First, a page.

The Bagley surname in our line ends with Ann Bagley who married William Brinton. Together, they immigrated to the Chester area in It was also this line, through William Brinton’s wife Ann Bagley, William and Ann’s daughter, Esther Brinton, married John Willis. Their granddaughter Esther Willis married James Broom, and they in turn became the parents of Jacob Broom, delegate to the Constitutional Convention from Delaware. However, one of the other interesting stories in this line concerns John Bagley of Dudley, his wife and their relationship to Edward Sutton, Lord Dudley and his mistress, Elizabeth Tomlinson.
The Bagley family was long thought to provide a “link to royalty”, going back to the Plantagenet kings and queens. This connection was – and still is – the subject of decades of debate among genealogists. The connection was well-researched due to former U.S. President Richard Nixon also sharing this line. Until a few years ago, the link was considered proven. Here is the story.
The Bagley – Sutton Connection
The assumption was that John Bagley, Deer Keeper and close associate of Edward Sutton, Lord Dudley, was married to one of his daughters by his well-known mistress, Elizabeth Tomlinson. John and his children were gifted with quite a bit of property from both Sutton and Elizabeth, and John is mentioned in several documents together with – and in the same context as – a number of Sutton’s sons and sons-in-law. Then, in 1996 a Latin phrase describing Ann’s father and John Bagley’s son, Edward, in his role as executor of the will of Elizabeth Tomlinson was discovered by Charles Hansen.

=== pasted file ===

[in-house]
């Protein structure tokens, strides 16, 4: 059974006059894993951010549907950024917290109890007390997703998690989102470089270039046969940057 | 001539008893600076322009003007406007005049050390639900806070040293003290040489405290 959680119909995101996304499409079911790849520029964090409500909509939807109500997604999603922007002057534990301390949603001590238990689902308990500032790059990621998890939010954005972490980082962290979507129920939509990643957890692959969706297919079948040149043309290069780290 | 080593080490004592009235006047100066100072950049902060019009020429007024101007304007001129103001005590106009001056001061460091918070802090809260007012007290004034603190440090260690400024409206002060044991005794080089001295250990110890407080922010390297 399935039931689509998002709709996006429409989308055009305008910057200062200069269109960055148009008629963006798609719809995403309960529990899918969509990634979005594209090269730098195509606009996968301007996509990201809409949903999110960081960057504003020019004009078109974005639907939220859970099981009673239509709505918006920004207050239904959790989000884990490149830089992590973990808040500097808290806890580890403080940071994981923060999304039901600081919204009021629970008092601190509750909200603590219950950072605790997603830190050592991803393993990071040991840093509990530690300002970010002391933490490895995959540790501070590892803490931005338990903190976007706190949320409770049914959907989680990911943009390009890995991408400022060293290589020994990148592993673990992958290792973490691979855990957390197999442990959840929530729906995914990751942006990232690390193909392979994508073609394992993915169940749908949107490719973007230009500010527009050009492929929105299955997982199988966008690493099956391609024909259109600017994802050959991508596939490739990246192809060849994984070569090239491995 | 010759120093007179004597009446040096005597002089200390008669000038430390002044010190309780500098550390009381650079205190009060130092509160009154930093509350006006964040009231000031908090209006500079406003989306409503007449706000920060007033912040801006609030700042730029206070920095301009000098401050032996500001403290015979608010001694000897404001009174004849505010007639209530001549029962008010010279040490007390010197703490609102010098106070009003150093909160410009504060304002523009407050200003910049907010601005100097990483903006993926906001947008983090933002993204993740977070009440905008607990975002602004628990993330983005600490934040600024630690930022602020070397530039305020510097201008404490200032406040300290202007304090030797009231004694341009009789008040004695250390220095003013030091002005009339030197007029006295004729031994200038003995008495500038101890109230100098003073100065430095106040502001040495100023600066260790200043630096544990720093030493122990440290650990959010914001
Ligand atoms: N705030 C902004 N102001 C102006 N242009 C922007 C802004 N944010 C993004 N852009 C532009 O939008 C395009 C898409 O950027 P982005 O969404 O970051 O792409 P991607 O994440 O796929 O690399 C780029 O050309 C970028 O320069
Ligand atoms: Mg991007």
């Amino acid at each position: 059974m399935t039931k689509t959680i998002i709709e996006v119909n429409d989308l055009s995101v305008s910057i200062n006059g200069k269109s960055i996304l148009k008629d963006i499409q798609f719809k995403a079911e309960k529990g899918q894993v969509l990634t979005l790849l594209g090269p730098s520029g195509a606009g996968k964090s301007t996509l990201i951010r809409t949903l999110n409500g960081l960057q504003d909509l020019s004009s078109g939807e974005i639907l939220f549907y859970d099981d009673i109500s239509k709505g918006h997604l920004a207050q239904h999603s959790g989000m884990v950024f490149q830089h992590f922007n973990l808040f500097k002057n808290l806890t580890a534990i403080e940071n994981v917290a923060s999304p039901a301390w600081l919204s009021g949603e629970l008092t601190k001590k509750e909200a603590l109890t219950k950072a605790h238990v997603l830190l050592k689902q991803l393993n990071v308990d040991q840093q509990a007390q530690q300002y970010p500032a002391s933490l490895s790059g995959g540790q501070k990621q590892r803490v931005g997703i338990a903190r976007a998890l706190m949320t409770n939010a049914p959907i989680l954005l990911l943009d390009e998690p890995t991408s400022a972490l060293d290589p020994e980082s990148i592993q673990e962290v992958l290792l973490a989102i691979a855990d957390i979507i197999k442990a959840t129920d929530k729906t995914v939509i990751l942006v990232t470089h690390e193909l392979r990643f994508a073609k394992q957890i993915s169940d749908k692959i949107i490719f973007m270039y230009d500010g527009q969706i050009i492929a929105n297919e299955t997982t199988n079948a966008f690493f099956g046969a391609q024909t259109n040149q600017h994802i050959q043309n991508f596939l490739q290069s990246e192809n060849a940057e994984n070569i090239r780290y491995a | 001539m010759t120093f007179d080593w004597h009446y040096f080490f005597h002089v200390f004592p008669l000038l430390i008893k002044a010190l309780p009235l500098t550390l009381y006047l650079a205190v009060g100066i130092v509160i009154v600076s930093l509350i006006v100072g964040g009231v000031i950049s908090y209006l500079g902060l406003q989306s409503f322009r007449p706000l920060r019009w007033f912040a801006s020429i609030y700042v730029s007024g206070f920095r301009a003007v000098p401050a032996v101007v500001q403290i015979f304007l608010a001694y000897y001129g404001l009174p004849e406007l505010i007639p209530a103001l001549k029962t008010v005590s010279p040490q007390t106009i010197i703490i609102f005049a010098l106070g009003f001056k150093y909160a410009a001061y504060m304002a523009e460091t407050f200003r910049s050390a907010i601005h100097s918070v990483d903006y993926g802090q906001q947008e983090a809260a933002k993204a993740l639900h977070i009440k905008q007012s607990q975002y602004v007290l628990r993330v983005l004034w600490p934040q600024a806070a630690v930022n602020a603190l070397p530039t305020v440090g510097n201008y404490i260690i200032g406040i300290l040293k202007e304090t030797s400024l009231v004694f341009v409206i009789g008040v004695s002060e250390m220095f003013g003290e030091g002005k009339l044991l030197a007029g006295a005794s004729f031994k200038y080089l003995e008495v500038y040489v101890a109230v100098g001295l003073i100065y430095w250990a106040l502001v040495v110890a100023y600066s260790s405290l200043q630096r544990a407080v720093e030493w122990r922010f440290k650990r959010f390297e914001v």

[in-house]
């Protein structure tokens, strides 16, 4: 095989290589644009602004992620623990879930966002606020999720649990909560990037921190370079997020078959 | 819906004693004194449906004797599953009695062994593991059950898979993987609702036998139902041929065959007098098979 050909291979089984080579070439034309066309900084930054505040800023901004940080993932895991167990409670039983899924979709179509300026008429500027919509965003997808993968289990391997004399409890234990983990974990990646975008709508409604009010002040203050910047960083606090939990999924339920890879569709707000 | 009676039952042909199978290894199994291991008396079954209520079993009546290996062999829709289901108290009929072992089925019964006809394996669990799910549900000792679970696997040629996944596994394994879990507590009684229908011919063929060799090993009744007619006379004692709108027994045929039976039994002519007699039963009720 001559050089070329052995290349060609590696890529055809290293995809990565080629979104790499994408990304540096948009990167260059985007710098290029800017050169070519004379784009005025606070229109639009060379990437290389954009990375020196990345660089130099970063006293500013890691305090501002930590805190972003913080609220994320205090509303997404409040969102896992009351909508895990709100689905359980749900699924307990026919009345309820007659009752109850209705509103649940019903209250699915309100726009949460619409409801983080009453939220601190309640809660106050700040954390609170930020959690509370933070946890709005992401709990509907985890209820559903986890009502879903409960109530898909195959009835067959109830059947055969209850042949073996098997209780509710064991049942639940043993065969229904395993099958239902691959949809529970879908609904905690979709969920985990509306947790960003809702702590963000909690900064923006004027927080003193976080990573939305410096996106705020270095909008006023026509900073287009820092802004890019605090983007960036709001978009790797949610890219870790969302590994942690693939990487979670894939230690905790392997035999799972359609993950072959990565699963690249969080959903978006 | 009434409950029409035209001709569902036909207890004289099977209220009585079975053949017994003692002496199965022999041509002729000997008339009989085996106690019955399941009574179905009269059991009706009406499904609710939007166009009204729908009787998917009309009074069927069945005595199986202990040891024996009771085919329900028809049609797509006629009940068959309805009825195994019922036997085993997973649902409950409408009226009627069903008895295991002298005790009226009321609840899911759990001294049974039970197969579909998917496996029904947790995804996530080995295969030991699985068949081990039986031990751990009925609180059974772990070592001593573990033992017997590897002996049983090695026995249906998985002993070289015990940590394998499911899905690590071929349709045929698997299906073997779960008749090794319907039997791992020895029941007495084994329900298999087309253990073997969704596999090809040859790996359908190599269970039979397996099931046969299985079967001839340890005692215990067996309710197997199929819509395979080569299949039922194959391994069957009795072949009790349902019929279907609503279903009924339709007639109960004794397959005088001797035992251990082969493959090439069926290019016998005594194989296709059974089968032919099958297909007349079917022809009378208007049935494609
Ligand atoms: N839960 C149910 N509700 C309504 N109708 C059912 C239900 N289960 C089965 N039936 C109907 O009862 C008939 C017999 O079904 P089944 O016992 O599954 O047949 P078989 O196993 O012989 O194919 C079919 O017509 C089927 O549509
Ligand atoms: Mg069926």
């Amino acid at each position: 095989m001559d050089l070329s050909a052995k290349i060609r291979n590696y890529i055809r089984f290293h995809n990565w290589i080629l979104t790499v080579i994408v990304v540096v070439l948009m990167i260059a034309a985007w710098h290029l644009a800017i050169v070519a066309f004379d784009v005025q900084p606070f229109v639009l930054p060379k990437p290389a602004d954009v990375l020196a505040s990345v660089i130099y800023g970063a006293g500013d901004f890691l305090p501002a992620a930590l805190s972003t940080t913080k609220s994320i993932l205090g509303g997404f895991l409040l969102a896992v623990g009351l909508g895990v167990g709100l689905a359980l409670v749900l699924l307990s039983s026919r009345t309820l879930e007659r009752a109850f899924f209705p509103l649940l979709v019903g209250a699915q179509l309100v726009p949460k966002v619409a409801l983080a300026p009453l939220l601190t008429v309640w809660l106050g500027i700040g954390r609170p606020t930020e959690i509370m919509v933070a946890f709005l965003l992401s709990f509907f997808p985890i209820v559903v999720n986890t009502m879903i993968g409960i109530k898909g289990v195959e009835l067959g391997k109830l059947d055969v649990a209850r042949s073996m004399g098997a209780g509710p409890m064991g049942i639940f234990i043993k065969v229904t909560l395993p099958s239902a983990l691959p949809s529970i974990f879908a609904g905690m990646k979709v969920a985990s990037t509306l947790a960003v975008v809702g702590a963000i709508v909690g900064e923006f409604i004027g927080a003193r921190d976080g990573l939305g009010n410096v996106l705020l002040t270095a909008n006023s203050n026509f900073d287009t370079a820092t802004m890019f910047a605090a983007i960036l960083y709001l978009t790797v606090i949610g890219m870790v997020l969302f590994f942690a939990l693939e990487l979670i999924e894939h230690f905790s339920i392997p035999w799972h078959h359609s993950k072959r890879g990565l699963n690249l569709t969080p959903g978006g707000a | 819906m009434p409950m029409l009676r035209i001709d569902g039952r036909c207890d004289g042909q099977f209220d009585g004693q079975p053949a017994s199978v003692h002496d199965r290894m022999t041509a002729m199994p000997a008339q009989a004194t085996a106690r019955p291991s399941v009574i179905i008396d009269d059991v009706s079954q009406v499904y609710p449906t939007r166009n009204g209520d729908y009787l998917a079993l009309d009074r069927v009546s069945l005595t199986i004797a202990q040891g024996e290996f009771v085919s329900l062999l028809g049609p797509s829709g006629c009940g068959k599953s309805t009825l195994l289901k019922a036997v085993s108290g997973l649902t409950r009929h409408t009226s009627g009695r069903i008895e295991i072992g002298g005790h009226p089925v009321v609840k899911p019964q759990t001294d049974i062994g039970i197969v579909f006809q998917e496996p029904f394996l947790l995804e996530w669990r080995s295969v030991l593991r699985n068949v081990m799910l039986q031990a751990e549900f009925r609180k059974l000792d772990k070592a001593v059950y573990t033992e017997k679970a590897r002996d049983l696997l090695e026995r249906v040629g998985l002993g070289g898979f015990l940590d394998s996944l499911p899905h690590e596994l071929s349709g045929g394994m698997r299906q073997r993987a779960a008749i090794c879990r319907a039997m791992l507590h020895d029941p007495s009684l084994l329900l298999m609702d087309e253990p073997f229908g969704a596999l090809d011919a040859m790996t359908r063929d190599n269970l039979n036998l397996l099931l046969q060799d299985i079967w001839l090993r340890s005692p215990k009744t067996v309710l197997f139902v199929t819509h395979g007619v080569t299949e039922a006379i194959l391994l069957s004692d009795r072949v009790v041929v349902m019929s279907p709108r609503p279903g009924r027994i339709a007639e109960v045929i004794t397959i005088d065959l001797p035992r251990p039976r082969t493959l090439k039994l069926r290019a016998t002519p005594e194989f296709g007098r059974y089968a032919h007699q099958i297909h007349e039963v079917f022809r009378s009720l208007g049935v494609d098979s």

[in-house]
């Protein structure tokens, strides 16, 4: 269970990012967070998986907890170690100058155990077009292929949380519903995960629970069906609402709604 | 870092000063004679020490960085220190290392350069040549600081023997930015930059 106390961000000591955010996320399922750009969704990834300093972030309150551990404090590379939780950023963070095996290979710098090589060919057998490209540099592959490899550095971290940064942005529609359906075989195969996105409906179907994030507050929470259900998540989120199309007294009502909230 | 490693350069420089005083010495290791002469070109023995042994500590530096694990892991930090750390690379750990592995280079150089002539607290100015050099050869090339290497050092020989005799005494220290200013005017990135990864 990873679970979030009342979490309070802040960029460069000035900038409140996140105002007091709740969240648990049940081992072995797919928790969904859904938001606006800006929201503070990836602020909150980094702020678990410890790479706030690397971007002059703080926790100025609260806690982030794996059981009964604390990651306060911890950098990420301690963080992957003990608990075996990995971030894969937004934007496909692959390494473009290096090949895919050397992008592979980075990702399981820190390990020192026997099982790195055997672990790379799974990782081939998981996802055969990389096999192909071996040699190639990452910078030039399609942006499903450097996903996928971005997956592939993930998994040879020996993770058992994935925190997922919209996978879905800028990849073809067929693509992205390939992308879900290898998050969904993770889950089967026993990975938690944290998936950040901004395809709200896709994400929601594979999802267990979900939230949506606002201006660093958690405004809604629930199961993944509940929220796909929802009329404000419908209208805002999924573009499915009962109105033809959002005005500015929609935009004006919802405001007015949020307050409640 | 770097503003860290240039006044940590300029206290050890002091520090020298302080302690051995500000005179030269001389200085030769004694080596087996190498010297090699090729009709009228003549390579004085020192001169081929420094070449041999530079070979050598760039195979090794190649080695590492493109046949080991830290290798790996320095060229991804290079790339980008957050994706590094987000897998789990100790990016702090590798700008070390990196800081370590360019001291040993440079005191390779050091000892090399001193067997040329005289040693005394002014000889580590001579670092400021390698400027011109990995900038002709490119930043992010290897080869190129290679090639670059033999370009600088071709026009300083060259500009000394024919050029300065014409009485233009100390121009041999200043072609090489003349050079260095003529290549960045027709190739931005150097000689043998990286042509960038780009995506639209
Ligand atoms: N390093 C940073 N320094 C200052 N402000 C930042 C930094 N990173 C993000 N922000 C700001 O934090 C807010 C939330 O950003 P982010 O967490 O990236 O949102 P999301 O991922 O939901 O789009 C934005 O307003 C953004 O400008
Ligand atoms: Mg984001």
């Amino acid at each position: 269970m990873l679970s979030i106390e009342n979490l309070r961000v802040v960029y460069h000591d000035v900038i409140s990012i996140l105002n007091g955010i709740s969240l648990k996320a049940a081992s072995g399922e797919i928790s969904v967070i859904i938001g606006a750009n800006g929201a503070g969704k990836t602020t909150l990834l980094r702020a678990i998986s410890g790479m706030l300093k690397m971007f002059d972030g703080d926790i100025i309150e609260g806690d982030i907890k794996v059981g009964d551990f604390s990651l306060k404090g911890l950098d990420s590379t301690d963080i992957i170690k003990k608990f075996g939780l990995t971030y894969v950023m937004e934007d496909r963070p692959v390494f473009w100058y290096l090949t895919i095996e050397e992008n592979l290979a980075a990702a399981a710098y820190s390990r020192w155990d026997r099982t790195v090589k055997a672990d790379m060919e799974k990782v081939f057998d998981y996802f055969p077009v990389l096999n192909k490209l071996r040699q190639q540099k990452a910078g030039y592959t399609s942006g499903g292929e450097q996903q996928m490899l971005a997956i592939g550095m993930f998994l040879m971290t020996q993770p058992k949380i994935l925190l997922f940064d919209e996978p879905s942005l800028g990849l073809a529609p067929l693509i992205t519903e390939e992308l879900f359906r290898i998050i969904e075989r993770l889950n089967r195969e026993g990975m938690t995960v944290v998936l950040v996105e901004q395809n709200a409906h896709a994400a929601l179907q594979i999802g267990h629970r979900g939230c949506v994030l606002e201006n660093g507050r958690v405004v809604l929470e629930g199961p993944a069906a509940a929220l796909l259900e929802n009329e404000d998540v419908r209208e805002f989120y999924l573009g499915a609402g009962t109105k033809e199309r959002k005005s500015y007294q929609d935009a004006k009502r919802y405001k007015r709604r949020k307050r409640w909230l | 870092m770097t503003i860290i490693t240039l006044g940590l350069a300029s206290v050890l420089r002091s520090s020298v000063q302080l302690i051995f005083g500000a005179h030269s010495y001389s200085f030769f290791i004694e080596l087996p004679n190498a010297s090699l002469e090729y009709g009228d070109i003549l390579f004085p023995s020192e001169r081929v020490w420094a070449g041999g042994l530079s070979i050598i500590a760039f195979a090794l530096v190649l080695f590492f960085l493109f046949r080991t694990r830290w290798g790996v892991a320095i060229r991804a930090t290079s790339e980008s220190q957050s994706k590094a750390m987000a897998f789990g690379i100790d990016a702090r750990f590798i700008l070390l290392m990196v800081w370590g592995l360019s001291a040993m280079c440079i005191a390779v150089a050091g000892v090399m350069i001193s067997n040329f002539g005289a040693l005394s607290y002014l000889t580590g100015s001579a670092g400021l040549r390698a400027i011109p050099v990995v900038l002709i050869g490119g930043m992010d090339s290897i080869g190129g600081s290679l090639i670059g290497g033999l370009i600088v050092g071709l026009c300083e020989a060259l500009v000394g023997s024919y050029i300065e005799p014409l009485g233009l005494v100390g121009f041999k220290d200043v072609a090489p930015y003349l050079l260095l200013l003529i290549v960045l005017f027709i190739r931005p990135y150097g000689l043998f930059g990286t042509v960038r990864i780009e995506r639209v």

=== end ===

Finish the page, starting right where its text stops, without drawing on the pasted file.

The phrase was “nepoti() ex matre”, which Hansen translated as nephew. In Classical Latin, this was grandson, but in Medieval Latin, it was used to refer to nephews as well as grandsons. There are at least two experts arguing on both sides of this question. More interesting is that the clerk originally wrote “son” followed by some words I have not been able to decipher, and then crossed this out.
The question is complicated by the fact that there is no marriage record for John in the parish registers. This may be due to a large gap in the records around the time the marriage took place. There is also no mother’s name mentioned in the records just following 1600, the time most of the Bagley children were born. In addition, the records for the children of William Tomlinson and Agnes Orres (not Dues!), who were the parents of Elizabeth, are also most likely incomplete.